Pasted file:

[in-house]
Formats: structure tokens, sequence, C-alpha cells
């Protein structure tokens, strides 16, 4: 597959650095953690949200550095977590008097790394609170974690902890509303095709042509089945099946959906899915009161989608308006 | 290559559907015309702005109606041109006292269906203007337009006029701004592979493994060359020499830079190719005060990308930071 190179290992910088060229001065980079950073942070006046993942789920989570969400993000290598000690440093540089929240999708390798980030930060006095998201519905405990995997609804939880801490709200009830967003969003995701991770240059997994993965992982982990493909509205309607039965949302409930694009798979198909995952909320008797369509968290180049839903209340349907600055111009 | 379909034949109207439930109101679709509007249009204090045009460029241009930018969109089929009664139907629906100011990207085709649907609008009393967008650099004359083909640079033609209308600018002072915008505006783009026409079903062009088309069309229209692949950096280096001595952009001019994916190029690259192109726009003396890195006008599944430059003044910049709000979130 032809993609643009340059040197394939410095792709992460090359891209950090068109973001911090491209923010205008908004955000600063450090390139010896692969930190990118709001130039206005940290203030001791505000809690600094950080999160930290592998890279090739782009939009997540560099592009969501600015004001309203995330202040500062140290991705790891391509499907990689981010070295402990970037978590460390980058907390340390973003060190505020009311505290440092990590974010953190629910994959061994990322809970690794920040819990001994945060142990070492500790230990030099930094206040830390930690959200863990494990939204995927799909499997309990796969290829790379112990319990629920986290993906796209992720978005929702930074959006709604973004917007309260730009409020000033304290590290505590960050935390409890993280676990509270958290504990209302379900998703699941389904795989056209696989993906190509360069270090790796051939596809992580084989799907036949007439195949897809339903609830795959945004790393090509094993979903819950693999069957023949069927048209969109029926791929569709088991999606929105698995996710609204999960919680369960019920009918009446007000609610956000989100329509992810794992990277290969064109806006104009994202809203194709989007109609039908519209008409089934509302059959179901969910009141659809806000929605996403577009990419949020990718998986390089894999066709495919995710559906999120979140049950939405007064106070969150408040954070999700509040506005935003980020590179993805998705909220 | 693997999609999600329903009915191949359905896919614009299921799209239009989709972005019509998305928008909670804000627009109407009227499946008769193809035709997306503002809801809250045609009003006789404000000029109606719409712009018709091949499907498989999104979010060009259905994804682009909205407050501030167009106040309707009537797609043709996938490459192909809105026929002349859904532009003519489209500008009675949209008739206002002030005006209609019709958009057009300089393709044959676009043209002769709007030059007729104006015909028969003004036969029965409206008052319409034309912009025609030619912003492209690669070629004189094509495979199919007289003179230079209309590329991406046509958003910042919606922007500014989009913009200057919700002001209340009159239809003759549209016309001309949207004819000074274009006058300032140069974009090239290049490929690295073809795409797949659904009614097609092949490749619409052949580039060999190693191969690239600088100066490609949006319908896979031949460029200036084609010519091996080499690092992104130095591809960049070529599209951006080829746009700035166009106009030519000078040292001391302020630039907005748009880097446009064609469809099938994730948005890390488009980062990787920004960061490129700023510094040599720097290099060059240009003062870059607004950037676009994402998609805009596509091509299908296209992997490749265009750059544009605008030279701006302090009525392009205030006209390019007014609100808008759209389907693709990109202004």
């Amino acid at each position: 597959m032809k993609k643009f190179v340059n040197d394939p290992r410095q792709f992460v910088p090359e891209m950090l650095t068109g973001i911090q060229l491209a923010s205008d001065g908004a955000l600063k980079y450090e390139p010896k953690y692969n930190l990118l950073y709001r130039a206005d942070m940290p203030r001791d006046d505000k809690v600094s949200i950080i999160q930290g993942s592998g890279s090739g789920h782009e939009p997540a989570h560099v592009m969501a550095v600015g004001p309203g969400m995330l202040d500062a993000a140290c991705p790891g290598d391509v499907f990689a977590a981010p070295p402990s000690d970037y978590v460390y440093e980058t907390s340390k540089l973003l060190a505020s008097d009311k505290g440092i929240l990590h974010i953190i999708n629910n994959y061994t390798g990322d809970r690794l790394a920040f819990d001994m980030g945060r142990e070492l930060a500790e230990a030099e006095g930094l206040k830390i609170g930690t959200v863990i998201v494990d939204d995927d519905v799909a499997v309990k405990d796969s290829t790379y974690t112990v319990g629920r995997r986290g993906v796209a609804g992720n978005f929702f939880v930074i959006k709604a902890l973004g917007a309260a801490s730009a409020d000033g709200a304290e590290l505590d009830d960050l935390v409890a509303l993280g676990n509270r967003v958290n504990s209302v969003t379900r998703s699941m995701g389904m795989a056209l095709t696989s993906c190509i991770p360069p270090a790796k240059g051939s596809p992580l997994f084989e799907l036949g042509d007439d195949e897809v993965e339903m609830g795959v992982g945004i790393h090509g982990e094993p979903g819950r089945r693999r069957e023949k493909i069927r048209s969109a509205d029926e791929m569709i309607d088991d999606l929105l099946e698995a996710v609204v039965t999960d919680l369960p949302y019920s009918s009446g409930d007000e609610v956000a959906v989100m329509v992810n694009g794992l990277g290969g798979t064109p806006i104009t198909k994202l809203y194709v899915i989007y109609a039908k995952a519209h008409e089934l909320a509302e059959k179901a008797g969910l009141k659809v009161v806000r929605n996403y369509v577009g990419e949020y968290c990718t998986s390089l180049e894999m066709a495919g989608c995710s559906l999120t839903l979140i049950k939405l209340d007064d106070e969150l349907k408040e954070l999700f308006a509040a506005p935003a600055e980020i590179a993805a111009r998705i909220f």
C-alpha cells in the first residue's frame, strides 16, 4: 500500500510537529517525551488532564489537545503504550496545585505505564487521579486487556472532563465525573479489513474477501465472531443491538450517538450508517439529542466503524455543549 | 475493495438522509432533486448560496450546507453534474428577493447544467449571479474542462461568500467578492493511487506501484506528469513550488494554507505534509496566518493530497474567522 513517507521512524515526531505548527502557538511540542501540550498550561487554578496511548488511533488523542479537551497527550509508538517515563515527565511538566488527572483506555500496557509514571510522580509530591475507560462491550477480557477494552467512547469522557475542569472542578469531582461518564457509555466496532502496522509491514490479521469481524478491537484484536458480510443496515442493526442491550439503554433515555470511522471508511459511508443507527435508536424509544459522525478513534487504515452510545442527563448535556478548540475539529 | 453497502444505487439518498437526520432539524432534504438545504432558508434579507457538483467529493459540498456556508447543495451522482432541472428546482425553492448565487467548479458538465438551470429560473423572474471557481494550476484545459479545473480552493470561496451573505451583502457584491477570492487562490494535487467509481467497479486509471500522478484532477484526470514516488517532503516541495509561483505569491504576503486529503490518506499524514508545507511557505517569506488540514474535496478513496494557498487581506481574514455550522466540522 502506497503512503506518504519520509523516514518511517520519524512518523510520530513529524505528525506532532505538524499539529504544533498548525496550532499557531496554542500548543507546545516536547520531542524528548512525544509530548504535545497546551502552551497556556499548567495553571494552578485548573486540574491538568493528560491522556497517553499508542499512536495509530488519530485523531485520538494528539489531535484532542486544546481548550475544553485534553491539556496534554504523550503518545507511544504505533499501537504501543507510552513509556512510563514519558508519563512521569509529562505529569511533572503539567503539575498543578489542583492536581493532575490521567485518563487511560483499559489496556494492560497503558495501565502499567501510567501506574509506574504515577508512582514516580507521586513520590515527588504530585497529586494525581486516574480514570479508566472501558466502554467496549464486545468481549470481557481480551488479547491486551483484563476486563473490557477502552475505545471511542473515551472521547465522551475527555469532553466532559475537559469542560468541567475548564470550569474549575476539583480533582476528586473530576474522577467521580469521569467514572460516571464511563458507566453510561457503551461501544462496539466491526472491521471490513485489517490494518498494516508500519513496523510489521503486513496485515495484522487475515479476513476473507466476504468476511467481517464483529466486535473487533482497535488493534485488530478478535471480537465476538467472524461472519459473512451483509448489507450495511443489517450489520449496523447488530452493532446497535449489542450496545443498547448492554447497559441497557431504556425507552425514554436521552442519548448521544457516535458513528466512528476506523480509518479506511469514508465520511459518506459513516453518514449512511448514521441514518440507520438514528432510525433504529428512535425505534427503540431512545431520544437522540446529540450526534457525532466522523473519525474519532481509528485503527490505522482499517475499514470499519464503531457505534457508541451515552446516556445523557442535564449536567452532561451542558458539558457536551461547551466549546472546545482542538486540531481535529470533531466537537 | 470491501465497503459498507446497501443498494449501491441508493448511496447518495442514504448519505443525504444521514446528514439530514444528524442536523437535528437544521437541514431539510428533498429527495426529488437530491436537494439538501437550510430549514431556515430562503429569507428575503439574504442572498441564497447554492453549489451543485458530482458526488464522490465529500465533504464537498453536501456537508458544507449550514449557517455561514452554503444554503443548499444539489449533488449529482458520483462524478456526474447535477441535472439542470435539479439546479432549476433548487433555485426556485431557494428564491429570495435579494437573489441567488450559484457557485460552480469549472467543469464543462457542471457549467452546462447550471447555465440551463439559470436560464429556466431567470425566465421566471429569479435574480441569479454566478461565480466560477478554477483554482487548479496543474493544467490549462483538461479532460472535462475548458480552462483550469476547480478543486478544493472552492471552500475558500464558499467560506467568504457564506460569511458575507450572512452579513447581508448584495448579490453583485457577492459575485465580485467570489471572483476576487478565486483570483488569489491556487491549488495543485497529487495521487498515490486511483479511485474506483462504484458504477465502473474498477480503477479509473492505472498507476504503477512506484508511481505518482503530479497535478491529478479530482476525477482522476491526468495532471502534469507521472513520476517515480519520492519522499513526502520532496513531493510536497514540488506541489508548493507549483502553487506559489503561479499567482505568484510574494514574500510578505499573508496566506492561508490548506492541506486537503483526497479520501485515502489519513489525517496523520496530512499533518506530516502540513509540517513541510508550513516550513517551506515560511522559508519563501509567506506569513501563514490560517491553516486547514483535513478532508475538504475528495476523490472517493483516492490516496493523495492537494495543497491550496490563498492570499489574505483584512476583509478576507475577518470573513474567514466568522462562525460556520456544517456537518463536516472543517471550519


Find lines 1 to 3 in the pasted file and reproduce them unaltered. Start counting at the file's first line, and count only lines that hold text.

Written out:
[in-house]
Formats: structure tokens, sequence, C-alpha cells
């Protein structure tokens, strides 16, 4: 597959650095953690949200550095977590008097790394609170974690902890509303095709042509089945099946959906899915009161989608308006 | 290559559907015309702005109606041109006292269906203007337009006029701004592979493994060359020499830079190719005060990308930071 190179290992910088060229001065980079950073942070006046993942789920989570969400993000290598000690440093540089929240999708390798980030930060006095998201519905405990995997609804939880801490709200009830967003969003995701991770240059997994993965992982982990493909509205309607039965949302409930694009798979198909995952909320008797369509968290180049839903209340349907600055111009 | 379909034949109207439930109101679709509007249009204090045009460029241009930018969109089929009664139907629906100011990207085709649907609008009393967008650099004359083909640079033609209308600018002072915008505006783009026409079903062009088309069309229209692949950096280096001595952009001019994916190029690259192109726009003396890195006008599944430059003044910049709000979130 032809993609643009340059040197394939410095792709992460090359891209950090068109973001911090491209923010205008908004955000600063450090390139010896692969930190990118709001130039206005940290203030001791505000809690600094950080999160930290592998890279090739782009939009997540560099592009969501600015004001309203995330202040500062140290991705790891391509499907990689981010070295402990970037978590460390980058907390340390973003060190505020009311505290440092990590974010953190629910994959061994990322809970690794920040819990001994945060142990070492500790230990030099930094206040830390930690959200863990494990939204995927799909499997309990796969290829790379112990319990629920986290993906796209992720978005929702930074959006709604973004917007309260730009409020000033304290590290505590960050935390409890993280676990509270958290504990209302379900998703699941389904795989056209696989993906190509360069270090790796051939596809992580084989799907036949007439195949897809339903609830795959945004790393090509094993979903819950693999069957023949069927048209969109029926791929569709088991999606929105698995996710609204999960919680369960019920009918009446007000609610956000989100329509992810794992990277290969064109806006104009994202809203194709989007109609039908519209008409089934509302059959179901969910009141659809806000929605996403577009990419949020990718998986390089894999066709495919995710559906999120979140049950939405007064106070969150408040954070999700509040506005935003980020590179993805998705909220 | 693997999609999600329903009915191949359905896919614009299921799209239009989709972005019509998305928008909670804000627009109407009227499946008769193809035709997306503002809801809250045609009003006789404000000029109606719409712009018709091949499907498989999104979010060009259905994804682009909205407050501030167009106040309707009537797609043709996938490459192909809105026929002349859904532009003519489209500008009675949209008739206002002030005006209609019709958009057009300089393709044959676009043209002769709007030059007729104006015909028969003004036969029965409206008052319409034309912009025609030619912003492209690669070629004189094509495979199919007289003179230079209309590329991406046509958003910042919606922007500014989009913009200057919700002001209340009159239809003759549209016309001309949207004819000074274009006058300032140069974009090239290049490929690295073809795409797949659904009614097609092949490749619409052949580039060999190693191969690239600088100066490609949006319908896979031949460029200036084609010519091996080499690092992104130095591809960049070529599209951006080829746009700035166009106009030519000078040292001391302020630039907005748009880097446009064609469809099938994730948005890390488009980062990787920004960061490129700023510094040599720097290099060059240009003062870059607004950037676009994402998609805009596509091509299908296209992997490749265009750059544009605008030279701006302090009525392009205030006209390019007014609100808008759209389907693709990109202004």